Industryweek 10027 Customer Trap

Have You Fallen into the Customer Trap?

July 30, 2015
Huge retailers offer manufacturers the promise of rapid sales growth, but a new book argues the pitfalls can be just as dramatic.

In 1936, due to a Federal Trade Commission order, Goodyear Tire and Rubber Co. stopped selling its tires through Sears and began a decades-long strategy of selling through a vast network of company stores, franchise dealers and independent dealers. In 1989, 70% of those dealers sold only the iconic Goodyear brand of tires.

But unfortunately, the story doesn't end there. Goodyear fought off a takeover bid by Sir James Goldsmith in 1986 and subsequently decided to strike up a new sales arrangement with Sears. In short order, Goodyear also was selling its tires through Walmart and Montgomery Ward.            

The decision to sell its tires through mass retailers had two important consequences. First, Goodyear's premium brand was eroded as its tires were sold, for less, alongside discount and private label brands. Second, Goodyear's dealer network felt betrayed and began to carry other tire brands. By 2001, Goodyear was operating in the red and the company endured a decade of poor performance by its stock.

Goodyear's story is just one example cited in The Customer Trap: How to Avoid the Biggest Mistake in Business (Apress, 2015), the thought-provoking new book by IW contributing editor Andrew R. Thomas and Timothy J. Wilkinson. The authors argue that there has been a huge power shift from manufacturers to 'Mega-Customers,' large retail chains such as Walmart, Target and Costco. When companies begin selling 10% or more of their output to these retailers, Thomas and Wilkinson warn, they fall into the 'Customer Trap,' where this large and powerful customer begins to call the shots in the relationship.

"In reality, a Mega-Customer, simply because of its size relative to the supplier, will logically use its leverage to demand price cuts and other concessions. Companies end up with thin or nonexistent profit margins, and their innovative products and services are often treated as little more than commodities. They may be 'doing a lot of business,' but real, tangible earnings are increasingly hard to come by. The outcome is profitless prosperity...." they observe.

Of course, no manufacturer has ever been forced to sell to a Mega-Customer. They do it, Thomas and Wilkinson note, because of "the promise of incredible wealth" that comes with selling through thousands of outlets around the country or even the world. Decisions by executives to deed over their sales and distribution to Mega-Customers has plenty of support from business gurus, the authors note. These experts argued that manufacturers should focus on their core competencies and shed other responsibilities. In fact, when manufacturers begin selling to huge customers, they often end up with little choice in the matter.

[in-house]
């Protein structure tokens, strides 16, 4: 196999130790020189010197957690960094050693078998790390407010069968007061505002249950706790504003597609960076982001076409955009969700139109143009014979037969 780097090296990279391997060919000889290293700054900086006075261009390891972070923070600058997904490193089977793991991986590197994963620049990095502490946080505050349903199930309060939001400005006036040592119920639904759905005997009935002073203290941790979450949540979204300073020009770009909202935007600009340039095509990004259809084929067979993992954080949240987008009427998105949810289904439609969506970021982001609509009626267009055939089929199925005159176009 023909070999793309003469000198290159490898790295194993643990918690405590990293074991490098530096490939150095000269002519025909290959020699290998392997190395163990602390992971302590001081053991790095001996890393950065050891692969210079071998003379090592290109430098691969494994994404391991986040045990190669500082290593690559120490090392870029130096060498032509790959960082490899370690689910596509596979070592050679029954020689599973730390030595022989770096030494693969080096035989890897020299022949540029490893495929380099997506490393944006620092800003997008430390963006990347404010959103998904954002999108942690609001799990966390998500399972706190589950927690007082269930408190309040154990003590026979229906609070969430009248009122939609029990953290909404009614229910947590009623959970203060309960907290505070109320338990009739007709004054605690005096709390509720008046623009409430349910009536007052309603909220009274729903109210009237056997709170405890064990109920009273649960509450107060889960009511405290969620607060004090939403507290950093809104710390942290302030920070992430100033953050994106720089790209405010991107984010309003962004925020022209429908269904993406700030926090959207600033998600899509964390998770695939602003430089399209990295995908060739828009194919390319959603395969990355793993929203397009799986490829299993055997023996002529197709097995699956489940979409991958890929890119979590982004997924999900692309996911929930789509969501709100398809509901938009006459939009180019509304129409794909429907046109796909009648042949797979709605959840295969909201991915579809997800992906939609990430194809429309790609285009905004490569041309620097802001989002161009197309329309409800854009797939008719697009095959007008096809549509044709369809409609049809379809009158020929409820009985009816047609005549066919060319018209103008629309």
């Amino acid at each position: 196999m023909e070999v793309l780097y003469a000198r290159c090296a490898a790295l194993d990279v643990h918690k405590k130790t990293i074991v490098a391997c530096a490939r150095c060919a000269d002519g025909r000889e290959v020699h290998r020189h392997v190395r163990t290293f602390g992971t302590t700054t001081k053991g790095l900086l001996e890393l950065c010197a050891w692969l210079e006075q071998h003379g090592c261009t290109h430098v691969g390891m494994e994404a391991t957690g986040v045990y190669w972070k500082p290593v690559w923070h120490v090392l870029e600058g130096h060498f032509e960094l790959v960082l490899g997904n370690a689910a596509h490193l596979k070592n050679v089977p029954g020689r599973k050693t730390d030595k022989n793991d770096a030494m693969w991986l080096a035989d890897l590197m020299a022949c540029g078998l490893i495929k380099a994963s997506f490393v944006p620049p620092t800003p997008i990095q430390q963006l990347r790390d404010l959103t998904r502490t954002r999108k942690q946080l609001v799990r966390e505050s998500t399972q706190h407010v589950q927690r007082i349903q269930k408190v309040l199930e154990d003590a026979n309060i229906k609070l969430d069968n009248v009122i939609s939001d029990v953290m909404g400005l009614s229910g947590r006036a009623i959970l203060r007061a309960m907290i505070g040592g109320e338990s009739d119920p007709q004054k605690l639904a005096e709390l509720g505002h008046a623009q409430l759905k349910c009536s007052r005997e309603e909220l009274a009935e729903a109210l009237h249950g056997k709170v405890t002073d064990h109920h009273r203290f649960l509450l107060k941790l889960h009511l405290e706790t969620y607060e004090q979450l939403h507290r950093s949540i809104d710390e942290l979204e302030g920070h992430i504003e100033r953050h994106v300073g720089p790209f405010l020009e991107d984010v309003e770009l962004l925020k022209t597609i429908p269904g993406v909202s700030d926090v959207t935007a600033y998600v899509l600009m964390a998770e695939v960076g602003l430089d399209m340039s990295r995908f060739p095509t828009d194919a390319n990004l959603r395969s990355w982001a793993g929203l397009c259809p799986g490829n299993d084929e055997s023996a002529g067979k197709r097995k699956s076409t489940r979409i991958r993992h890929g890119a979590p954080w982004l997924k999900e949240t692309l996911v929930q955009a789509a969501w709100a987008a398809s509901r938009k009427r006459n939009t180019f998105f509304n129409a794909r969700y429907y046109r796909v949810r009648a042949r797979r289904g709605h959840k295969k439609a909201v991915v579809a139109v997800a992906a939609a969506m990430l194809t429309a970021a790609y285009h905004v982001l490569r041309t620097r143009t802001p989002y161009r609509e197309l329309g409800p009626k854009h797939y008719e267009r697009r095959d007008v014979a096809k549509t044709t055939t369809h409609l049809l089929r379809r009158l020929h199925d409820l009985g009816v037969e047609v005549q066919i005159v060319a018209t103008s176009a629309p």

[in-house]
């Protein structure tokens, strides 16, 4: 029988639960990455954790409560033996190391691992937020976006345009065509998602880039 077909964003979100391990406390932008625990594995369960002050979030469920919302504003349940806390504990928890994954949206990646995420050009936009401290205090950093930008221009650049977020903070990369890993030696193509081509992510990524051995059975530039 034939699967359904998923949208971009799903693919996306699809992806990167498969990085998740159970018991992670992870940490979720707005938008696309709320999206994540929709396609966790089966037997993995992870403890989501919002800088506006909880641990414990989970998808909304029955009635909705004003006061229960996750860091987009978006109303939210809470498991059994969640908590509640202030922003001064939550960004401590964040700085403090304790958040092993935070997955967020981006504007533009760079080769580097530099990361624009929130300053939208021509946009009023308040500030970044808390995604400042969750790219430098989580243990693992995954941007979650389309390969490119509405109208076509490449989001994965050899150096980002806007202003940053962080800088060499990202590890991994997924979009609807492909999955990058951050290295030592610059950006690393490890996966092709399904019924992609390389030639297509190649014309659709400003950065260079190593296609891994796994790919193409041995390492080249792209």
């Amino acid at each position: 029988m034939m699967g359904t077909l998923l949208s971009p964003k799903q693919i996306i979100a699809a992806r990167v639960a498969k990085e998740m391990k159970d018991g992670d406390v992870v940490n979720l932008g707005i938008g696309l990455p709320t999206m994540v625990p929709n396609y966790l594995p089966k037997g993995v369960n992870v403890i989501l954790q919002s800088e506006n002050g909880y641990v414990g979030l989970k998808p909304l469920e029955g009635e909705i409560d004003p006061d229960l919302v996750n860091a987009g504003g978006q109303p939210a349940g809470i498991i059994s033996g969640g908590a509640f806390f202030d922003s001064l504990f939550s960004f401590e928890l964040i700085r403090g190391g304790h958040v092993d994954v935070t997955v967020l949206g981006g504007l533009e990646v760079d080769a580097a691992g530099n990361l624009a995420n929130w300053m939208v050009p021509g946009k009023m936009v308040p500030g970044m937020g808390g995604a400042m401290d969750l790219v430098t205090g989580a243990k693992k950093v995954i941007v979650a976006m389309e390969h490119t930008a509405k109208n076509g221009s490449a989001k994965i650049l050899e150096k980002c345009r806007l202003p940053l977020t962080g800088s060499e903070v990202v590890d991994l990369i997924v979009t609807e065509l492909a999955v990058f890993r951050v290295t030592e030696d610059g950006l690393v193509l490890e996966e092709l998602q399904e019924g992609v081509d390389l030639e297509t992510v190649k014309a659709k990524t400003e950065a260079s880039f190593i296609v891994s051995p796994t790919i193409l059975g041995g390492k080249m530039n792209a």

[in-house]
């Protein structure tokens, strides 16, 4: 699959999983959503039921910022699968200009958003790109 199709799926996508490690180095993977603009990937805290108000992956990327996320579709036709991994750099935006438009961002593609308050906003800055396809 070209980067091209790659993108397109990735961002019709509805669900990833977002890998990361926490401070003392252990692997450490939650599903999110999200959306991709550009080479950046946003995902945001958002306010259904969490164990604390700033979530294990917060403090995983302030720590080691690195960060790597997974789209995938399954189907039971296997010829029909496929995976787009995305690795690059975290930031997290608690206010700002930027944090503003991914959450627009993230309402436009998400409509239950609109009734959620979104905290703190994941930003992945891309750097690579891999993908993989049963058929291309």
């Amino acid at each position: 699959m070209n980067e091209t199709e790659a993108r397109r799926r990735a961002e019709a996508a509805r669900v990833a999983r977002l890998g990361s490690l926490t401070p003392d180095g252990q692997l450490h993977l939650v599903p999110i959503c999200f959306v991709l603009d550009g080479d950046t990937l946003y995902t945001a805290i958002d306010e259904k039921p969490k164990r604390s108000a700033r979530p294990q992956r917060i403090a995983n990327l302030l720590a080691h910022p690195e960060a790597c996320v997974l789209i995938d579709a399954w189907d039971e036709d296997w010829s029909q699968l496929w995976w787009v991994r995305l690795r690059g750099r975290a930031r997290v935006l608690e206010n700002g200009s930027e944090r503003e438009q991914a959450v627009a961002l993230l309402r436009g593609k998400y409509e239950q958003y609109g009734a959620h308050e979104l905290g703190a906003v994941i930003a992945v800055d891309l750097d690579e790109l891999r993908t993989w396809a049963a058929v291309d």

The ramifications of this shift are pervasive, Thomas and Wilkinson write. Manufacturers soon lose control over their brand, that invaluable and irreplaceable set of perceptions about a company and its products. The Customer Trap cites the example of Oreck Vacuums, a premium product made in the United States for 40 years. The company had models costing as much as $1,000 and carrying a 25-year warranty.

In 2003, founder David Oreck sold the company to a private equity firm, which soon decided to sell the vacuums at Target.

"The solid customer relationships Mr. Oreck had built over decades were immediately cannibalized. No one would pay $1,000 anymore for a vacuum cleaner that was now sold like a bag of bricks or any other commodity at a big box retailer. The brand was ruined," the authors write. Oreck sought bankruptcy protection in May 2013.

Mega-Customers' focus on cost has also had a pernicious effect on quality. Fred Whyte, president of Stihl Inc., discussed what happens when a manufacturer is told by a Mega-Customer to reduce its costs or risk losing their business.

"[He] looks at his chain saw and says, well, you know, we don't have to put chrome on that chain, we don't have to put ball bearings in the engines, we could put in bushings, instead. We don't need a gear-driven automatic oiler; we can put in one that takes a little pressure off the crank case that's manual. And those antivibration mounts, well, we can just put a bushing in there too."

The Customer Trap outlines not just how unwary manufacturers have fallen prey to large retailers but offers strategies that companies can follow to maintain control over their sales and distribution. For manufacturers who yearn for the growth that major retailers promise, The Customer Trap offers an important cautionary tale.

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